US5976399 *Jun 7, 1995Nov 2, 1999Henkel CorporationBlended polyol ester lubricants for refrigerant heat transfer fluids
US6183662Oct 2, 1997Feb 6, 2001Henkel CorporationPolyol ester lubricants, especially those compatible with mineral oils, for refrigerating compressors operating at high temperatures
US6221272Sep 29, 1995Apr 24, 2001Henkel CorporationPolyol ester lubricants for hermetically sealed refrigerating compressors
US6235691Nov 12, 1998May 22, 2001Exxon Chemical Patents Inc.Oil compositions with synthetic base oils
US6278006Jan 19, 1999Aug 21, 2001Cargill, IncorporatedTransesterified oils
US6296782Apr 4, 1997Oct 2, 2001Henkel CorporationPolyol ester lubricants for refrigerator compressors operating at high temperatures
US6465401Jan 19, 2000Oct 15, 2002Cargill IncorporatedOils with heterogenous chain lengths
US6551523Apr 13, 2001Apr 22, 2003Cognis CorporationBlended polyol ester lubricants for refrigerant heat transfer fluids
US6551524Jan 30, 2001Apr 22, 2003Cognis CorporationPolyol ester lubricants, especially those compatible with mineral oils, for refrigerating compressors operating at high temperatures
US6656888 *Jun 5, 1996Dec 2, 2003Cognis CorporationBiodegradable two-cycle engine oil compositions, grease compositions, and ester base stocks use therein
US6664216 *May 17, 1995Dec 16, 2003Cognis CorporationBiodegradable two-cycle engine oil compositions and ester base stocks
US6666985Jan 28, 2002Dec 23, 2003Cognis CorporationPolyol ester lubricants for hermetically sealed refrigerating compressors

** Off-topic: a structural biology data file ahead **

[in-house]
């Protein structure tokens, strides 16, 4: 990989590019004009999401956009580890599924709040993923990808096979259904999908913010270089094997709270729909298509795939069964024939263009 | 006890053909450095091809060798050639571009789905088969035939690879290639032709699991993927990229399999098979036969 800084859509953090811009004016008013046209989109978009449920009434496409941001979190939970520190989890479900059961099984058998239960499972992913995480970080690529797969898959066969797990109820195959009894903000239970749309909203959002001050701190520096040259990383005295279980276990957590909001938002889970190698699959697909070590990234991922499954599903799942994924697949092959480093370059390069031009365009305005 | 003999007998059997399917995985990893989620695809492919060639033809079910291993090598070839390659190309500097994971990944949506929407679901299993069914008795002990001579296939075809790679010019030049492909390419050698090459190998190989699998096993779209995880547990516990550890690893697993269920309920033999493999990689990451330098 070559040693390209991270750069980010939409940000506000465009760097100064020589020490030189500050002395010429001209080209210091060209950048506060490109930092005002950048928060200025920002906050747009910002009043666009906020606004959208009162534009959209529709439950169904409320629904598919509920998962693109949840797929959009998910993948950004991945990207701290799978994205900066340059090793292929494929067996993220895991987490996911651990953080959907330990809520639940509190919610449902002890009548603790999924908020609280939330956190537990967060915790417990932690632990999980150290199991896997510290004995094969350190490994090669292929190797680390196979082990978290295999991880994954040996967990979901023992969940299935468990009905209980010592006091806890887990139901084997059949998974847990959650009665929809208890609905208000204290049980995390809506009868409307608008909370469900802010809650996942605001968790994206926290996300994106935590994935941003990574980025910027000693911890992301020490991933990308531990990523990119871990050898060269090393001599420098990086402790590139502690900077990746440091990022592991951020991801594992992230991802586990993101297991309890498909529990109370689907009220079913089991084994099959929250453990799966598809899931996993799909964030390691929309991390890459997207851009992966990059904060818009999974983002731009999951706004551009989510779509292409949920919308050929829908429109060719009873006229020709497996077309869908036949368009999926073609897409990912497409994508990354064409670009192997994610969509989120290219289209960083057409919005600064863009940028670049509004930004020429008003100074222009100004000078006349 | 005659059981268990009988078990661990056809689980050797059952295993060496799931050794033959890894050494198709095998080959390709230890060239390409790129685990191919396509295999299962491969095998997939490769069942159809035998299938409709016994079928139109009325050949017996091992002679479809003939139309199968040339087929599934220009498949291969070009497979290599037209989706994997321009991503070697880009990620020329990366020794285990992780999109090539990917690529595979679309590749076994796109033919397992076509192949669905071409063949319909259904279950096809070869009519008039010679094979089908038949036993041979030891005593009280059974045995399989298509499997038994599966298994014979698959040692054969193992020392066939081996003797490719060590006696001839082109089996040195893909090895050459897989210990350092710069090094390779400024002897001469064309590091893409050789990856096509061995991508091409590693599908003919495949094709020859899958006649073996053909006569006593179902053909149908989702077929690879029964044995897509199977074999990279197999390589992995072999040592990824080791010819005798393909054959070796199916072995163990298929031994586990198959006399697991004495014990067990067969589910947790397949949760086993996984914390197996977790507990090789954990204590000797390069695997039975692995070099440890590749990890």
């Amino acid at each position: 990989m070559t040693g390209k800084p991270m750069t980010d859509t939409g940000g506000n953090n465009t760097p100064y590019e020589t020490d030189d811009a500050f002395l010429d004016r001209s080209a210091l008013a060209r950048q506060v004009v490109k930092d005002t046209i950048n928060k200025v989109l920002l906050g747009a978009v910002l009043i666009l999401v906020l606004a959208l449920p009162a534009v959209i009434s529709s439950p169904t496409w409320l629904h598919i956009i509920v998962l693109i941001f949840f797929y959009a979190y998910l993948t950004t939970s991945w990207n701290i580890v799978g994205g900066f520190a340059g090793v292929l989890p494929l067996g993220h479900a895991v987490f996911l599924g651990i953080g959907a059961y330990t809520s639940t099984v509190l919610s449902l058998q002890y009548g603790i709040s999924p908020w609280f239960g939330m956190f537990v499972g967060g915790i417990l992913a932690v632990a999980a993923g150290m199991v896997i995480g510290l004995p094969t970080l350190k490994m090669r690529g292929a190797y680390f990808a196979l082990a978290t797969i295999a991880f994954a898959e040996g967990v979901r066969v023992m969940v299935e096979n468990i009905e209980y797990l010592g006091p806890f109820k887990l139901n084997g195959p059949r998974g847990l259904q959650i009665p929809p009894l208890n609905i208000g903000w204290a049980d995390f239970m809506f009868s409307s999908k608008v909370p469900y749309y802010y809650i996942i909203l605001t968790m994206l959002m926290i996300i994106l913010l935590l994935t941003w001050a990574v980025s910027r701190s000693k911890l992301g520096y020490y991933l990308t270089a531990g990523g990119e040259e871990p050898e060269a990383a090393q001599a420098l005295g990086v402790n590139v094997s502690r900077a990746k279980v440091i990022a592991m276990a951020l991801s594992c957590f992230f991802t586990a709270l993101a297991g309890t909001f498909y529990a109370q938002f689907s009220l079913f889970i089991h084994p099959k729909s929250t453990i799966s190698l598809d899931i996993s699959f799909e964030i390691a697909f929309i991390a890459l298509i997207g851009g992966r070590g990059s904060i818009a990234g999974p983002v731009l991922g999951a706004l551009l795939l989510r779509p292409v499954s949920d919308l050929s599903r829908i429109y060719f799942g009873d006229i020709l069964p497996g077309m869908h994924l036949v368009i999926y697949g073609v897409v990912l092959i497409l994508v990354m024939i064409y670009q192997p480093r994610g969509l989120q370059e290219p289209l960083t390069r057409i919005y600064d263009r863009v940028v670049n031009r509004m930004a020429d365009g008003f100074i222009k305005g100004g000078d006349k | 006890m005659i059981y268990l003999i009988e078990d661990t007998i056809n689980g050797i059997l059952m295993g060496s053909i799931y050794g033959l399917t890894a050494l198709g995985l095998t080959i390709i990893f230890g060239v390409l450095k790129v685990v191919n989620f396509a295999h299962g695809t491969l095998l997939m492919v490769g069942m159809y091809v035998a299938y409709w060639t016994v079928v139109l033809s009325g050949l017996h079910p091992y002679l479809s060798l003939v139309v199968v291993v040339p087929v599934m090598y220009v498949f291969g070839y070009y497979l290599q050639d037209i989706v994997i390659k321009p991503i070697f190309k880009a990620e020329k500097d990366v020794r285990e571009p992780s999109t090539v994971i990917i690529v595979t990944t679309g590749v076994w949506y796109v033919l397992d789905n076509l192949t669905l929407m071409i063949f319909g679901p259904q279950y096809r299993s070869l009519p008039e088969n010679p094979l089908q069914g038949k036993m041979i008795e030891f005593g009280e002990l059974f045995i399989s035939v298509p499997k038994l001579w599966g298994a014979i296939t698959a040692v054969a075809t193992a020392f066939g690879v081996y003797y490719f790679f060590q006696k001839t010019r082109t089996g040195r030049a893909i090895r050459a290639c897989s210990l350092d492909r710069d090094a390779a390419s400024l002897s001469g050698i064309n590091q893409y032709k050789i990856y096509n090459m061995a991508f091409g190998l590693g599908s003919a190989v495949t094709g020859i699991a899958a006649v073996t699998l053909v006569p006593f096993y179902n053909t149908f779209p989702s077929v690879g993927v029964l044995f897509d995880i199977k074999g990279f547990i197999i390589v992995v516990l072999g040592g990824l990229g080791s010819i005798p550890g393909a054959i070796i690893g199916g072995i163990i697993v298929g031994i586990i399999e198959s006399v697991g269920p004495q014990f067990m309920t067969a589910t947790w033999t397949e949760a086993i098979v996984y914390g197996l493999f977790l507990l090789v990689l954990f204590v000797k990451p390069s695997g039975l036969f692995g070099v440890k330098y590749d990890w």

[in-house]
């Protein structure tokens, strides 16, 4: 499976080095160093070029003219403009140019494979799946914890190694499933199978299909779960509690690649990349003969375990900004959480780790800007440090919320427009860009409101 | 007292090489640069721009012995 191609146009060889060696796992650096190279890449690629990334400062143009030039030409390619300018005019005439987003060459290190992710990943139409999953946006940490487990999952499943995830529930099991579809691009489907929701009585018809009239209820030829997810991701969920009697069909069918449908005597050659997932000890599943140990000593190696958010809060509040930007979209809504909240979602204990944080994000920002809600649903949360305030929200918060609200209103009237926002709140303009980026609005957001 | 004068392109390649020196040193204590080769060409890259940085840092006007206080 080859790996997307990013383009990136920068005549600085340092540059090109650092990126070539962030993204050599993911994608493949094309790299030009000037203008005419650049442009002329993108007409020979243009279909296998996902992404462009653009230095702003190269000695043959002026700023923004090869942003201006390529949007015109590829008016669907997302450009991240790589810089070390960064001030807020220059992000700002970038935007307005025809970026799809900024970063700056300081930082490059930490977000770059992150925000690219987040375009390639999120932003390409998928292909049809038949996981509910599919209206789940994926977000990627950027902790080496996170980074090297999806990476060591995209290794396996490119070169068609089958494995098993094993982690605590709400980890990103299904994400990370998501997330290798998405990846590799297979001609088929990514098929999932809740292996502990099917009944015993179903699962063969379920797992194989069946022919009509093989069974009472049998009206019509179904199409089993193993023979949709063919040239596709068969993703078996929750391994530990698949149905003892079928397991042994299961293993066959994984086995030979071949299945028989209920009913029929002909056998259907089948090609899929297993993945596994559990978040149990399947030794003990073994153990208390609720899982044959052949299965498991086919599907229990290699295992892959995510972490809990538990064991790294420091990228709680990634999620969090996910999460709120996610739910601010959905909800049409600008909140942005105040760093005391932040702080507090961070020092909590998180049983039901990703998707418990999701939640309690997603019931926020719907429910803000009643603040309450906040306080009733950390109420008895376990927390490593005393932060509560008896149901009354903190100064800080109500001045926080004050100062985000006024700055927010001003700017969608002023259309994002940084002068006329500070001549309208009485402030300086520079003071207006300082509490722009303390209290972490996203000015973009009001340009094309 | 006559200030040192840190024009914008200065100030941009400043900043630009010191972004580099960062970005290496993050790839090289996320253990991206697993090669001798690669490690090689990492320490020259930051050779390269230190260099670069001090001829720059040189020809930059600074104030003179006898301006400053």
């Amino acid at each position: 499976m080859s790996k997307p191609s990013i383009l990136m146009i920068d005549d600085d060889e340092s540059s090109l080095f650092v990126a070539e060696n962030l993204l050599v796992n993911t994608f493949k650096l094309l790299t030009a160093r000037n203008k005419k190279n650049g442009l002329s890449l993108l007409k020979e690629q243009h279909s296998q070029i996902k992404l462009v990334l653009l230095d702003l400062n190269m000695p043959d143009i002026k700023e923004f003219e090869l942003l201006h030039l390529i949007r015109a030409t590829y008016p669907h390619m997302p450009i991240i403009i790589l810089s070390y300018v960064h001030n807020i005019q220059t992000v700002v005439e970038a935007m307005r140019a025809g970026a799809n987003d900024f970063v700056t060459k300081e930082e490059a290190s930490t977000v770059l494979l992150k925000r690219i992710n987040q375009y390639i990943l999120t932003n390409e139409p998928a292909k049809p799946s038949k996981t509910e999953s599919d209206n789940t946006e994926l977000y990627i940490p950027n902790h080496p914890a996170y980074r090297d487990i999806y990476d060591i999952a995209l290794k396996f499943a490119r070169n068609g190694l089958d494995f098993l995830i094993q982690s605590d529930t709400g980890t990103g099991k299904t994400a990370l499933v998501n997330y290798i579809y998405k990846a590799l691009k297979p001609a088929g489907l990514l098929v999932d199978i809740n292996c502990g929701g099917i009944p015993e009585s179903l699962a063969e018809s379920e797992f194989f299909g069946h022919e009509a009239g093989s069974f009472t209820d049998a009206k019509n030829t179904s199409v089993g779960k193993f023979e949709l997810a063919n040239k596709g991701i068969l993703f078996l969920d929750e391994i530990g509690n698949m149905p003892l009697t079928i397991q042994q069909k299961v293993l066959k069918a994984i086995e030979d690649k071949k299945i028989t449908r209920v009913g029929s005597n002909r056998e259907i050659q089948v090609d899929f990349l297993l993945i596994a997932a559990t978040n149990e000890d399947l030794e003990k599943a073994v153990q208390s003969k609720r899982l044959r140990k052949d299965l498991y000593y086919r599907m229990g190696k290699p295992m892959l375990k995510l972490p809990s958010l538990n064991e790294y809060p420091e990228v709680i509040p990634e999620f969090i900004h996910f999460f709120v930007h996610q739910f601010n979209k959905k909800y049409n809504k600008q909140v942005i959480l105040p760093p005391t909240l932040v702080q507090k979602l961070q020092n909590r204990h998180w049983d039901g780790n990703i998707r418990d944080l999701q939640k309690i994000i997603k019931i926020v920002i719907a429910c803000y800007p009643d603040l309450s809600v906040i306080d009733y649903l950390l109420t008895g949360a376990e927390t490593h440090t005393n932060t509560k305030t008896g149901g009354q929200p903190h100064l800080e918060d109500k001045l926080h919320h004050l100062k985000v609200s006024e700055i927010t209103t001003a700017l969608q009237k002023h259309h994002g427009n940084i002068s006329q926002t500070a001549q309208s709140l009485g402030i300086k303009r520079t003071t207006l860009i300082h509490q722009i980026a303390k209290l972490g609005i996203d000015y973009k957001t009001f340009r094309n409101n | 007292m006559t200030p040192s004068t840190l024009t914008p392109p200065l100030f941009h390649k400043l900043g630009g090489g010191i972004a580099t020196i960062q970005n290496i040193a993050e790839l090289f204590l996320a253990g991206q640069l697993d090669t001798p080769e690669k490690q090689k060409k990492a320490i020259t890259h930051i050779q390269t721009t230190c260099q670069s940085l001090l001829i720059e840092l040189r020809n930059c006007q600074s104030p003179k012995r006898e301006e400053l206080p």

US6693064Mar 26, 1997Feb 17, 2004Unichema Chemie B.V.Hydraulic fluids
US6828287 *Jul 17, 1997Dec 7, 2004Cognis CorporationBiodegradable two-cycle engine oil compositions and ester base stocks
US6900709Jun 25, 2002May 31, 2005Murata Manufacturing Co., Ltd.Surface acoustic wave device
US6943262Sep 24, 2002Sep 13, 2005Cargill, IncorporatedOils with heterogenous chain lengths
US7018558May 20, 2002Mar 28, 2006Cognis CorporationMethod of improving performance of refrigerant systems
US7514394Mar 4, 2005Apr 7, 2009Cargill, IncorporatedOils with heterogenous chain lengths
US7524798Jul 22, 2002Apr 28, 2009Sudzucker Aktiengesellschaft Fuchs Petrolub AgUse of a polyster composition as a hydraulic fluid
US20030176300 *Sep 24, 2002Sep 18, 2003Cargill Incorporated, A Delaware CorporationOils with heterogenous chain lengths
US20040075079 *Sep 26, 2003Apr 22, 2004Unichema Chemie BvHydraulic fluids
US20040209788 *Nov 7, 2003Oct 21, 2004Schaefer Thomas G.Synthetic lubricant base stock formed from high content branched chain acid mixtures
US20050032653 *Jul 22, 2002Feb 10, 2005Markwart KunzThe use of a polyster composition as a hydraulic fluid
US20050176597 *Mar 4, 2005Aug 11, 2005Cargill Incorporated, A Minnesota CorporationOils with heterogenous chain lengths
EP0288620A1 *Apr 27, 1987Nov 2, 1988Kao CorporationFiber treating process and composition used therefor
EP0652280A2 *Oct 13, 1994May 10, 1995Oronite Japan LimitedMultipurpose functional fluid for agricultural machinery or construction machinery
EP0941426A2 *Nov 26, 1997Sep 15, 1999Henkel CorporationShock absorber containing biodegradable fluid
WO1994005745A1 *Aug 16, 1993Mar 17, 1994Henkel CorpBiodegradable two-cycle engine oil compositions and ester base stocks
WO1997039086A1 *Mar 26, 1997Oct 23, 1997Thomas F BuenemannHydraulic fluids
WO1997046642A1 *Jun 3, 1997Dec 11, 1997Henkel CorpBiodegradable grease compositions
WO2003014269A1 *Jul 22, 2002Feb 20, 2003Suedzucker AgUse of a polyester composition as hydraulic fluid
Classifications
U.S. Classification508/485, 252/79, 554/227
International ClassificationC10M105/38
Cooperative ClassificationC10M2209/109, C10M2207/286, C10N2240/12, C10N2240/06, C10M2207/283, C10N2230/08, C10M105/38, C10M2207/282, C10N2240/08, C10N2240/121, C10M2207/281
European ClassificationC10M105/38